They say “Money doesn’t buy class.”
This was certainly true of Thomas Pit, the 2nd Baron of Camelford; an obnoxious figure from the late 18th century who by all accounts was a thug, a bully and, as those at the time described him, a “desperate bruiser.”
Pitt was born in Cornwall in 1775. His father, also called Thomas, owned property on Hanover Square and was a career politician who eventually gained a peerage to the House of Lords.
The young Pitt was educated at Charterhouse School (which was then located close to Smithfield Market but has since moved to Surrey) but he soon grew bored of education and, against his father’s wishes, decided instead to pursue a career in the Royal Navy.
Aged just 16, Pitt signed up to join the crew of the HMS Discovery which had been tasked with exploring America’s Pacific coast.
During the long voyage Pitt proved to be quite a handful.
As well as smashing a delicate navigational device he also slept on duty, dabbled in illicit trade and pursued amorous liaisons with native islanders; activities which were strictly forbidden.
For these misdemeanours the ship’s Captain, George Vancouver (after who the Canadian city is named), had Pitt flogged and was eventually forced to have him placed in irons.
Although harsh, such punishments were not unusual at the time and what appeared to infuriate Pitt most was the fact he was made to sit shackled alongside his more ‘common’ shipmates.
Unable to cope with such ruthless authority, Pitt was discharged whilst docked in Hawaii and had no other choice but to find his own way home.
Whilst away, his father died meaning the peerage was passed on; an inheritance which ensured the young tearaway was officially a Lord by the time he finally made it back to London.
In 1795 Captain Vancouver also returned to London. His expedition had been utterly gruelling- out of 153 men, only 6 had made it back.
Vancouver settled in Petersham, south-west London where he hoped to enjoy the view from Richmond Hill and pursue the quiet life: a simple desire which was soon blighted when Thomas Pitt discovered his old commander was back in town.
Hellbent on revenge, the newly made Lord sent a letter to his former tormentor which was packed with insults and challenged him to a duel; a bout which he hoped would “Give him satisfaction for his injuries.”
When Vancouver refused, Pitt vowed to track him down in person, finally succeeding in September 1796 when he cornered his nemesis on Conduit Street (which branches off of Regent Street )and administered a ferocious beating with a cane.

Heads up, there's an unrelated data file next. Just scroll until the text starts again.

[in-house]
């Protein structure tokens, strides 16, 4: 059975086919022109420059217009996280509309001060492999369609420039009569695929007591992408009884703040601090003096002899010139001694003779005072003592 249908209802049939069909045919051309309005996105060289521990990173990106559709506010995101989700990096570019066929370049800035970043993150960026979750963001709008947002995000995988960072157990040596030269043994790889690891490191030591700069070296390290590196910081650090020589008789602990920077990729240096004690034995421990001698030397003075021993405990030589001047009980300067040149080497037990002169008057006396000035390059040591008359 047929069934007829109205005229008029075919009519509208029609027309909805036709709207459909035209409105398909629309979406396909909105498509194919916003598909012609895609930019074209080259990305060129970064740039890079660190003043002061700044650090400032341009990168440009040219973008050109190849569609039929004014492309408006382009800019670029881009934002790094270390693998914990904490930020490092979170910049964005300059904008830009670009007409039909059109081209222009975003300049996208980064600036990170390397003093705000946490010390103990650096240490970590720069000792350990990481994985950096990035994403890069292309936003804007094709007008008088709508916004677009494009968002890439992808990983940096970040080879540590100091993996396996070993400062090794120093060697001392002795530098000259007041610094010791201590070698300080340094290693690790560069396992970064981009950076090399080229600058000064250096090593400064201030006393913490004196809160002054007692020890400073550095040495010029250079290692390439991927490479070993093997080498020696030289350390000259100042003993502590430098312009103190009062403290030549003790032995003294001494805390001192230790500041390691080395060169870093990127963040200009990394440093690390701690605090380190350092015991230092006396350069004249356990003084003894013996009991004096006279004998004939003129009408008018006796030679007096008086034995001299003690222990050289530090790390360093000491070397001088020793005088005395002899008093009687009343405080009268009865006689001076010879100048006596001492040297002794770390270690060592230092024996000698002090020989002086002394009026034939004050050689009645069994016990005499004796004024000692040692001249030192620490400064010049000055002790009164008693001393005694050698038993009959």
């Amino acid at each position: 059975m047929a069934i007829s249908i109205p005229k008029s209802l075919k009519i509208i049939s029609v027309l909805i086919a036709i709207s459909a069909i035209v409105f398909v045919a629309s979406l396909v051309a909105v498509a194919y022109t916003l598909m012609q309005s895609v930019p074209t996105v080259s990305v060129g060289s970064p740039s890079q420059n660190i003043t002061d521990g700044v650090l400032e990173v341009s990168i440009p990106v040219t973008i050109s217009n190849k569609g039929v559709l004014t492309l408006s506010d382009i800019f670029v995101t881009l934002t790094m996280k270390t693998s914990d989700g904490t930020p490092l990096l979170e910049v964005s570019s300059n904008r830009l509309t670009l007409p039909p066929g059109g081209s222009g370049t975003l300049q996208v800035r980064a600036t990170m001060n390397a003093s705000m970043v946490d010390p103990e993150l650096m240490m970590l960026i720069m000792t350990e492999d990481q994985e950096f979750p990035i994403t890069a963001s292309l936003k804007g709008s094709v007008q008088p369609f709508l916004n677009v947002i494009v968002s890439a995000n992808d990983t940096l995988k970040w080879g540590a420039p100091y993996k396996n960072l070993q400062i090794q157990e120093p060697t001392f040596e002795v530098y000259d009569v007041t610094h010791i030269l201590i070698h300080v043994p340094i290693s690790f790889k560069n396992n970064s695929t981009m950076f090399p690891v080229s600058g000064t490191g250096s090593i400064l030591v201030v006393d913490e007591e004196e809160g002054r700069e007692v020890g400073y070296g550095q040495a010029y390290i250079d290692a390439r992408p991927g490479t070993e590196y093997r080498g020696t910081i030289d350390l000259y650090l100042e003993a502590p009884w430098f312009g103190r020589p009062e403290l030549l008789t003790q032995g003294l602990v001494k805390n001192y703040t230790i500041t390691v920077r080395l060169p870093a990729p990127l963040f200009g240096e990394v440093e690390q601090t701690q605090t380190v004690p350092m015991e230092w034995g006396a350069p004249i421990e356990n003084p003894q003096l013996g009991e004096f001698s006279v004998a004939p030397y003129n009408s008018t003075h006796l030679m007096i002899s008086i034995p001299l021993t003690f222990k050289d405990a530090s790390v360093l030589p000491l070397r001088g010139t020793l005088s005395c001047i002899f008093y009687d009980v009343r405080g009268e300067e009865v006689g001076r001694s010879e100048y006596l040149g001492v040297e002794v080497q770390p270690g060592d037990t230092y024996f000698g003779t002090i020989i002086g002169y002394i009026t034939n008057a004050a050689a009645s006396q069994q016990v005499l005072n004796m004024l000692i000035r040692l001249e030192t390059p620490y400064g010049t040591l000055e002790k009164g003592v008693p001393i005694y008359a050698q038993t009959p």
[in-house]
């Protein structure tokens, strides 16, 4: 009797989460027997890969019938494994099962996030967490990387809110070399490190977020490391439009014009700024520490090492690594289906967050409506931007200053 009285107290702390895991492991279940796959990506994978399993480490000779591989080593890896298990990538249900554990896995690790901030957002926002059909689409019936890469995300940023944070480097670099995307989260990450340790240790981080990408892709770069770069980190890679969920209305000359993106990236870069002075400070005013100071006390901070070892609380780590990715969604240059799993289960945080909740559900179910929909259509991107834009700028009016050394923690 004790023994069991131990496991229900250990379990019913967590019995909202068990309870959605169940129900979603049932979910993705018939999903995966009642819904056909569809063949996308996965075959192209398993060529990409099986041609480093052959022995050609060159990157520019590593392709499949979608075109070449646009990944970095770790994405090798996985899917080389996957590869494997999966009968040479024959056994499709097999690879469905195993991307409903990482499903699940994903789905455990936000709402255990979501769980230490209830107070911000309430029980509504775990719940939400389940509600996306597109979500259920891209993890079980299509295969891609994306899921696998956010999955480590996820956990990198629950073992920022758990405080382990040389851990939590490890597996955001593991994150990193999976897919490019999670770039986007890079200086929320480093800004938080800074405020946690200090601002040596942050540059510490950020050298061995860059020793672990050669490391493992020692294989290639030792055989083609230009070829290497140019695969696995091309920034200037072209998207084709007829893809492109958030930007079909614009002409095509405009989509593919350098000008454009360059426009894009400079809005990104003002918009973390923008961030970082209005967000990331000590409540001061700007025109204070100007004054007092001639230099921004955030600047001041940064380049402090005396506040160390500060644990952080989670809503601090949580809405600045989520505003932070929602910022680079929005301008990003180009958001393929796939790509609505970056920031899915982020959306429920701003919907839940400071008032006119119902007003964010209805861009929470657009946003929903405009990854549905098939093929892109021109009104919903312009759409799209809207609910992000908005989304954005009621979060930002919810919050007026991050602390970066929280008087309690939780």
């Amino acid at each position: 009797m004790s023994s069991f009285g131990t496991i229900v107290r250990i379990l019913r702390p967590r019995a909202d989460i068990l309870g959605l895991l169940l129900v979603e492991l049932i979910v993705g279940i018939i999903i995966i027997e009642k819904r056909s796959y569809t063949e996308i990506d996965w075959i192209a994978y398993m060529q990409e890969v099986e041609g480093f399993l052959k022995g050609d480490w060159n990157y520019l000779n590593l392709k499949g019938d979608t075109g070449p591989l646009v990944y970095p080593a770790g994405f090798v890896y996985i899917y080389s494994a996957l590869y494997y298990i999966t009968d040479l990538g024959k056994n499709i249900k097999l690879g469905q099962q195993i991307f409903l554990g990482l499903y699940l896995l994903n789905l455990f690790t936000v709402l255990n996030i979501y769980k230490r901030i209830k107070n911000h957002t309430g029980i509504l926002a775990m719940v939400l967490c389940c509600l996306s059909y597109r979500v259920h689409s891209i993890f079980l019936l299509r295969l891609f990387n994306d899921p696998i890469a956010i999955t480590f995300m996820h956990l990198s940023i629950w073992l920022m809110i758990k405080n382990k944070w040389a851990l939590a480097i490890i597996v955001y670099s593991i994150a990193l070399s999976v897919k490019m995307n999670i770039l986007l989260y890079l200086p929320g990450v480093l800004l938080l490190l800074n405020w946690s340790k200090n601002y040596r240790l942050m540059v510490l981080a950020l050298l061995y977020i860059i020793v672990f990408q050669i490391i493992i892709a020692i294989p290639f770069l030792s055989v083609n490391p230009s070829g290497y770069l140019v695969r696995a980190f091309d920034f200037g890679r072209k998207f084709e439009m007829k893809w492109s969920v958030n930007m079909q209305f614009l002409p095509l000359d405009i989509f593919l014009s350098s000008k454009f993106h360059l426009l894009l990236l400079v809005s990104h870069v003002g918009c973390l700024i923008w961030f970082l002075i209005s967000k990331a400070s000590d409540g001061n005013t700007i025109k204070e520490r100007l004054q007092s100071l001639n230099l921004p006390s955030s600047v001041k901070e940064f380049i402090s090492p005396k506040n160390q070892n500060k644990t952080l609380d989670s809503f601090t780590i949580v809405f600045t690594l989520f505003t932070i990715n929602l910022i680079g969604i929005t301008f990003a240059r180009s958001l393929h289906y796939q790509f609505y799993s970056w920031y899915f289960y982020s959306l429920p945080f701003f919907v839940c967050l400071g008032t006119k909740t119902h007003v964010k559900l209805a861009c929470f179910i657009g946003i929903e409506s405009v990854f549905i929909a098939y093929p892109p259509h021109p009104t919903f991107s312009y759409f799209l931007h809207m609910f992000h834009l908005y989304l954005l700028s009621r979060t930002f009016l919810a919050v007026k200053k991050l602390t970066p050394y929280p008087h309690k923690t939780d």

The attack, which became popular gossip in London after being satirised in a cartoon, left an already weakened Vancouver in very poor health and he passed away soon after.
Pitt however faced no repercussions, largely due to his privileged connections.
Following this encounter, Pitt continued to exude a violent nature which struck fear in many Londoners.
He was especially fond of roaming the streets in search of potential crooks and troublemakers to rough up; a pastime known as ‘Boxing the Watch’.
In one incident he battered a tollgate keeper black and blue after claiming to have been given counterfeit pennies in change- a trifling sum for a man of such wealth.
Pitt’s fearsome reputation was further bolstered by his dog, ‘Trusty’; a bull-terrier brutalised into becoming a champion fighting dog.
During his career, Trusty endured 104 bouts and remained unbeaten. Pitt later gifted his prized pet to ‘Fighting Jim Belcher’; the celebrated bare-knuckle boxer, explaining that “The only unconquered man was the only fit master for the only unconquered dog.”
Fortunately, it appears Trusty received kinder treatment from Jim and was able to live out his days in the Jolly Brewers, a former Wardour Street pub taken over by the boxer in his retirement.
For Thomas Pitt, the 2nd Baron of Camelford however there would be a great deal more violence, controversy and murder to follow…
To be continued…
Whenever I have American tourists in my cab I always enjoy pointing out the statue of George Washington which stands outside the National Gallery on Trafalgar Square.
Unveiled on the 30th June 1921, the statue was a kind gift from the United States and is in fact a replica, based upon Frenchman, Jean Antoine Houdon’s marble version (commissioned in the 1790s by Thomas Jefferson) which can be seen in Richmond, Virginia.
The statue shows Washington resting upon a ‘fasces’; a collection of wooden rods which the Romans employed as a symbol of authority. There are thirteen sticks in Washington’s bundle, representative of America’s original thirteen states.
As the Commander In Chief during the War of Independence and of course, the first ever President of the United States, George Washington is once rumoured to have said, “I will never set foot in London again!”
It is said that those responsible for installing Washington’s statue in London bore the legendary President’s sentiment in mind- and so arranged for a quantity of Virginian soil to be placed beneath the plinth, thus ensuring that the statue is technically on American turf…